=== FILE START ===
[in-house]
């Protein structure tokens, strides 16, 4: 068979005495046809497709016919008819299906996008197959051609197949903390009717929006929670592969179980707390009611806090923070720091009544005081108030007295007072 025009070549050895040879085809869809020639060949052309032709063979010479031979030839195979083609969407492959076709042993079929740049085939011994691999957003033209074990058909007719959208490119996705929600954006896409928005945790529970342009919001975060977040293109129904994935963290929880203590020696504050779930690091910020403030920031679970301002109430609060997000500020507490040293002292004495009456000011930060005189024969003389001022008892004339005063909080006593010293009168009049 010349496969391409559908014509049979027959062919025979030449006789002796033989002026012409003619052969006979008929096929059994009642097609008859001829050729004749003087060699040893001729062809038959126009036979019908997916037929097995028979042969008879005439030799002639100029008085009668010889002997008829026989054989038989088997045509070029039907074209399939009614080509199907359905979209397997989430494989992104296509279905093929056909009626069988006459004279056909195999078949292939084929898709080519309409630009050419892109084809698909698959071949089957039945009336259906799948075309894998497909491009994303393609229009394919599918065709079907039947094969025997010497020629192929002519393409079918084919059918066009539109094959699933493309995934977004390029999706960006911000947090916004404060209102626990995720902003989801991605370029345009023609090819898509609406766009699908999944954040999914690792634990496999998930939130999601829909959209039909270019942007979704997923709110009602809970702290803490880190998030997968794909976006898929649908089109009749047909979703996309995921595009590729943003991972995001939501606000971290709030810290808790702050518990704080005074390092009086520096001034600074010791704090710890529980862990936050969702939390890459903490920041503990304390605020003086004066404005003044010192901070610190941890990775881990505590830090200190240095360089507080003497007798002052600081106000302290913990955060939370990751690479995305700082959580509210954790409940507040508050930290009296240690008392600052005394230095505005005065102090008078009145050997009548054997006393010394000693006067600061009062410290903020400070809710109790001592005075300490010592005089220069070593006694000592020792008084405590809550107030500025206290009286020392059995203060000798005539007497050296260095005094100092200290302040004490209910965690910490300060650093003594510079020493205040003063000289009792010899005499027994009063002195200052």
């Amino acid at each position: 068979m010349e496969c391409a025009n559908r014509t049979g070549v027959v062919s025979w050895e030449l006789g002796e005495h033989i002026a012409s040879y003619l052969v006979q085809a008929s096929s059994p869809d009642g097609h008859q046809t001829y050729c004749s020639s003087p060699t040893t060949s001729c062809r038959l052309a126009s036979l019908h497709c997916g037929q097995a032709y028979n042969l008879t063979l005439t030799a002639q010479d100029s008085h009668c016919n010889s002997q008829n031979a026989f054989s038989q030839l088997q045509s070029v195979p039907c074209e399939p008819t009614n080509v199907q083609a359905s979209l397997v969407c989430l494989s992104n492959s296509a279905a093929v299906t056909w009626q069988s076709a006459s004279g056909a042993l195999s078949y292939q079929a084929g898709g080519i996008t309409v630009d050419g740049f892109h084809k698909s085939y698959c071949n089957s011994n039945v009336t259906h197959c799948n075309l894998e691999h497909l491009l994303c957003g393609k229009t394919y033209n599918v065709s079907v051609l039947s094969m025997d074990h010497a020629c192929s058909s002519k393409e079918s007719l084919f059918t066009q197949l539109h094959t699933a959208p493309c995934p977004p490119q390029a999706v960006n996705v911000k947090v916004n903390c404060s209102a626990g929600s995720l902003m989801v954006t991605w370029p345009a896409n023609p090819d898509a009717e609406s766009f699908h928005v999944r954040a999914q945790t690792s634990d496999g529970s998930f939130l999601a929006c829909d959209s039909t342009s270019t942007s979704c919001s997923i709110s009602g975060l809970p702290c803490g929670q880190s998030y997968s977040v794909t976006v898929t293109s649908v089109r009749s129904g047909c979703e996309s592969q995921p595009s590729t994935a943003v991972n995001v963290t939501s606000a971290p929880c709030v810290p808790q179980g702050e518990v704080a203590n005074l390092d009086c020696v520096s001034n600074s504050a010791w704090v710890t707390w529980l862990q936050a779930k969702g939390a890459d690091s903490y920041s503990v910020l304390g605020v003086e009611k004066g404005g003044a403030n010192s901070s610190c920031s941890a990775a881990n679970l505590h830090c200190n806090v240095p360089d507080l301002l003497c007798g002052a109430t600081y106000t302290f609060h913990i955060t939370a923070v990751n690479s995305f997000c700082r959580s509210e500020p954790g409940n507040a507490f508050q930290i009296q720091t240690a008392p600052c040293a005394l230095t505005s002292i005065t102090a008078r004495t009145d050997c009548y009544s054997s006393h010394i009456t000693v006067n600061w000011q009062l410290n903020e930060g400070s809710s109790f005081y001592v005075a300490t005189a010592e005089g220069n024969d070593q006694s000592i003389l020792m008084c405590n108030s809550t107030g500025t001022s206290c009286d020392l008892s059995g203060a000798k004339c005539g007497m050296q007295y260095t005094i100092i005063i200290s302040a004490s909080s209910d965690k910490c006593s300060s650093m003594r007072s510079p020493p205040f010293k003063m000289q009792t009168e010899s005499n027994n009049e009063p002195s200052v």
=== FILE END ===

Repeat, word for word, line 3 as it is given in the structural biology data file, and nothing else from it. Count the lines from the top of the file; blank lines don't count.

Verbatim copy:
């Amino acid at each position: 068979m010349e496969c391409a025009n559908r014509t049979g070549v027959v062919s025979w050895e030449l006789g002796e005495h033989i002026a012409s040879y003619l052969v006979q085809a008929s096929s059994p869809d009642g097609h008859q046809t001829y050729c004749s020639s003087p060699t040893t060949s001729c062809r038959l052309a126009s036979l019908h497709c997916g037929q097995a032709y028979n042969l008879t063979l005439t030799a002639q010479d100029s008085h009668c016919n010889s002997q008829n031979a026989f054989s038989q030839l088997q045509s070029v195979p039907c074209e399939p008819t009614n080509v199907q083609a359905s979209l397997v969407c989430l494989s992104n492959s296509a279905a093929v299906t056909w009626q069988s076709a006459s004279g056909a042993l195999s078949y292939q079929a084929g898709g080519i996008t309409v630009d050419g740049f892109h084809k698909s085939y698959c071949n089957s011994n039945v009336t259906h197959c799948n075309l894998e691999h497909l491009l994303c957003g393609k229009t394919y033209n599918v065709s079907v051609l039947s094969m025997d074990h010497a020629c192929s058909s002519k393409e079918s007719l084919f059918t066009q197949l539109h094959t699933a959208p493309c995934p977004p490119q390029a999706v960006n996705v911000k947090v916004n903390c404060s209102a626990g929600s995720l902003m989801v954006t991605w370029p345009a896409n023609p090819d898509a009717e609406s766009f699908h928005v999944r954040a999914q945790t690792s634990d496999g529970s998930f939130l999601a929006c829909d959209s039909t342009s270019t942007s979704c919001s997923i709110s009602g975060l809970p702290c803490g929670q880190s998030y997968s977040v794909t976006v898929t293109s649908v089109r009749s129904g047909c979703e996309s592969q995921p595009s590729t994935a943003v991972n995001v963290t939501s606000a971290p929880c709030v810290p808790q179980g702050e518990v704080a203590n005074l390092d009086c020696v520096s001034n600074s504050a010791w704090v710890t707390w529980l862990q936050a779930k969702g939390a890459d690091s903490y920041s503990v910020l304390g605020v003086e009611k004066g404005g003044a403030n010192s901070s610190c920031s941890a990775a881990n679970l505590h830090c200190n806090v240095p360089d507080l301002l003497c007798g002052a109430t600081y106000t302290f609060h913990i955060t939370a923070v990751n690479s995305f997000c700082r959580s509210e500020p954790g409940n507040a507490f508050q930290i009296q720091t240690a008392p600052c040293a005394l230095t505005s002292i005065t102090a008078r004495t009145d050997c009548y009544s054997s006393h010394i009456t000693v006067n600061w000011q009062l410290n903020e930060g400070s809710s109790f005081y001592v005075a300490t005189a010592e005089g220069n024969d070593q006694s000592i003389l020792m008084c405590n108030s809550t107030g500025t001022s206290c009286d020392l008892s059995g203060a000798k004339c005539g007497m050296q007295y260095t005094i100092i005063i200290s302040a004490s909080s209910d965690k910490c006593s300060s650093m003594r007072s510079p020493p205040f010293k003063m000289q009792t009168e010899s005499n027994n009049e009063p002195s200052v």